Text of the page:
AKA: retro bikini bottoms, high-rise bikini bottoms
How to say it: hahy – wey-stid bih-kee-nee
- waistline sits around the navel/natural waist
- can be high-cut or low-cut
21st Century High-Waisted Bikini Bottoms
Despite their retro origins, the high-waisted bikini bottom is back with a vengeance and while they do ooze old-school glamour, the modern styles look anything but dated. Modern designers have latched onto the popular high-waisted look and have reinvented the style for the new millennium, offering chic, feminine styles that provide more coverage for those who want it.
6 Shore Road, Gottex
Mara Hoffman, Seafolly
…of the style: The first two-piece swimsuit was apparently developed in 1913 by designer Carl Jantzen, to increase the performance of female Olympic swimmers. These early two-piece styles were barely bikinis, displaying a mere inch or so of midriff between the top and bottom, but this was nonetheless the creation of the high-waited bikini bottom.
As the two-piece suits became popular throughout the 1920s, the high-waisted bottom allowed women to bare more skin than before, whilst still adhering to the rules of public decency which basically frowned on visible belly buttons. These rules were further enforced in 1930 when Hollywood introduced the Hay’s Code which forbid movie stars from showing their navels on the big screen. This requirement saw celebrities like Ava Gardner and Rita Hayworth continue to wear the high-waisted style on the silver screen throughout the 30s, 40s and 50s, despite the introduction of the scandalous bikini in Paris in 1946.
The lower waisted bikini style began to take over in Europe, but western countries like the USA and Australia were not as accepting, and women continued to wear the high-waisted style throughout the 50s. However, even American swimwear designers slowly began to lower their waistlines throughout the decade in preparation for the inevitable invasion of the bikini, which happened in the 1960s. The new, lower slung bikini styles reigned in swimwear through the 60s and 70s, but bikini bottom waistlines began to rise again in the mid 1980s and returned to just below the belly button in the 1990s.
This resurgence of the high-waisted bikini bottom didn’t last long, as skimpier, lower slung styles once again took over at the beginning of the 21st century. While these low, hipster styles are still popular in the second decade of the millennium, the high-waisted style has once again risen to popularity. Perhaps it is in response to the high-waisted styles that have reappeared in women’s wear over the last couple of seasons, or maybe swimwear designers have just turned a nostalgic eye to the past in an attempt to regain the style and glamour of the 1950s. Who know, but for whatever the reason, swimwear waistlines have risen and modern women are enjoying the extra coverage. The high-waisted bikini bottom has been popular for a couple of season so far, but it is a definite style choice for those who wear it and is not universally flattering, so who knows how long the trend will last.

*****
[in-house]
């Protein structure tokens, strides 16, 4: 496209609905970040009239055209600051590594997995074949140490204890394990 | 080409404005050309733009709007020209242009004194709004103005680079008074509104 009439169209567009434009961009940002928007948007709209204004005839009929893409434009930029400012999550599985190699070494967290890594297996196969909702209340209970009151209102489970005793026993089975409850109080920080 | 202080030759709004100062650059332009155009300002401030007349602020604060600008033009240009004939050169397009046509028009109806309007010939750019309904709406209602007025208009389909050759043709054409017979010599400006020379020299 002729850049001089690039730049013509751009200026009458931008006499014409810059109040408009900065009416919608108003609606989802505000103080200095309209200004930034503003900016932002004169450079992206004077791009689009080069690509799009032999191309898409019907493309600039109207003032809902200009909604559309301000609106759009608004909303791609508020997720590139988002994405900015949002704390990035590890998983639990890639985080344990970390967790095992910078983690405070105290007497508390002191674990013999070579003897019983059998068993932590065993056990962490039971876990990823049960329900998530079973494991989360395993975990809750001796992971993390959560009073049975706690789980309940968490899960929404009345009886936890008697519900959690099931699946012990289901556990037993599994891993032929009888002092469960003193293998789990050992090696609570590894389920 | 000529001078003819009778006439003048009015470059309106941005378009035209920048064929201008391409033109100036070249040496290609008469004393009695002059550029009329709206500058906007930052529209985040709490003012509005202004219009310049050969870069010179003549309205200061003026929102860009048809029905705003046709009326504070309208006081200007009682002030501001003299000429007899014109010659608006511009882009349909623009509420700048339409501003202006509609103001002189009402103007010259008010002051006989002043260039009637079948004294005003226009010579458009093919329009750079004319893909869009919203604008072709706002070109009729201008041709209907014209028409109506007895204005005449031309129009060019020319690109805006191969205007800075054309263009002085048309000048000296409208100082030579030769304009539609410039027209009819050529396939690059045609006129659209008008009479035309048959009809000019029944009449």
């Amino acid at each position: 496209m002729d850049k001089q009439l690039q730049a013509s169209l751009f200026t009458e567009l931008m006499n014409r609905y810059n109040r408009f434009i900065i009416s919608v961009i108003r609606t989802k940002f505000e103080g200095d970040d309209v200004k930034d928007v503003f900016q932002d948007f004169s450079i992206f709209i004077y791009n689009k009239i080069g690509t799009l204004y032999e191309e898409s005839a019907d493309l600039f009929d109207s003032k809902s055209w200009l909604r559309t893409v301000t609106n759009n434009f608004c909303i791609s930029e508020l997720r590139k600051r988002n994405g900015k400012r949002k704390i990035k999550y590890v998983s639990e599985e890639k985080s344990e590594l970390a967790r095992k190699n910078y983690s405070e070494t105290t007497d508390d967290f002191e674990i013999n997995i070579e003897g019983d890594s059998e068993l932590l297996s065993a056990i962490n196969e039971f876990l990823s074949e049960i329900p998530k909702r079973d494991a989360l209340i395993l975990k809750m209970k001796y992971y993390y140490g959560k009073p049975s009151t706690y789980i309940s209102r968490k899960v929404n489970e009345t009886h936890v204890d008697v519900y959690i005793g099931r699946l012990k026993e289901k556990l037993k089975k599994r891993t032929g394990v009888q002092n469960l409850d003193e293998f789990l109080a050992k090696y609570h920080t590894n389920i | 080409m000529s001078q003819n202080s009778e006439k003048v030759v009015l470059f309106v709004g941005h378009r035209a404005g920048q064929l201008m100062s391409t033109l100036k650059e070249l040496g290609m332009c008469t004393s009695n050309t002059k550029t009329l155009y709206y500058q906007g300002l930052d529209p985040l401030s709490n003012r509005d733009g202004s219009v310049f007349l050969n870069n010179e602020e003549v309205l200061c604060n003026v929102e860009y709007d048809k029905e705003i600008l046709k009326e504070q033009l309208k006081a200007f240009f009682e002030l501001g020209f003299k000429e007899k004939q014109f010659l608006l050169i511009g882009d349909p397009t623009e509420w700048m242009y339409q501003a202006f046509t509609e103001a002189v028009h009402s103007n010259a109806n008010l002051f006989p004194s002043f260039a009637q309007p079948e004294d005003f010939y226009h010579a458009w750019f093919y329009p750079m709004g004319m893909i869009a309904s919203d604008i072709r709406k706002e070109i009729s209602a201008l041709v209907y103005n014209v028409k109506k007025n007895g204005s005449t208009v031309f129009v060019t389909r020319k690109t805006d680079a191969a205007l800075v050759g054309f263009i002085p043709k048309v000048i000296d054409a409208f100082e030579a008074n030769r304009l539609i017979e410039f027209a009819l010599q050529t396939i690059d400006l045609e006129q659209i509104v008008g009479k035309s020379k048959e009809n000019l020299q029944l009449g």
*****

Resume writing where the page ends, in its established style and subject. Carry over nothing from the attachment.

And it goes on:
…of the name: The term high-waisted refers to the level of the waist band on the bikini bottom. A high-waisted bikini bottom has a waistband that sits around the navel, several inches higher than what is considered normal in modern fashion terms. Hence the name.
- technically speaking, high-waisted bikini bottoms are generally not actually high-waisted as they sit at or slightly below the natural waist. High-waisted is actually defined as sitting ABOVE the natural waistline (in Fairchild’s Dictionary of Fashion), therefore, high-waisted bikini bottoms should really be called natural-waisted.
- The Hay’s Code was enforced in Hollywood until 1968
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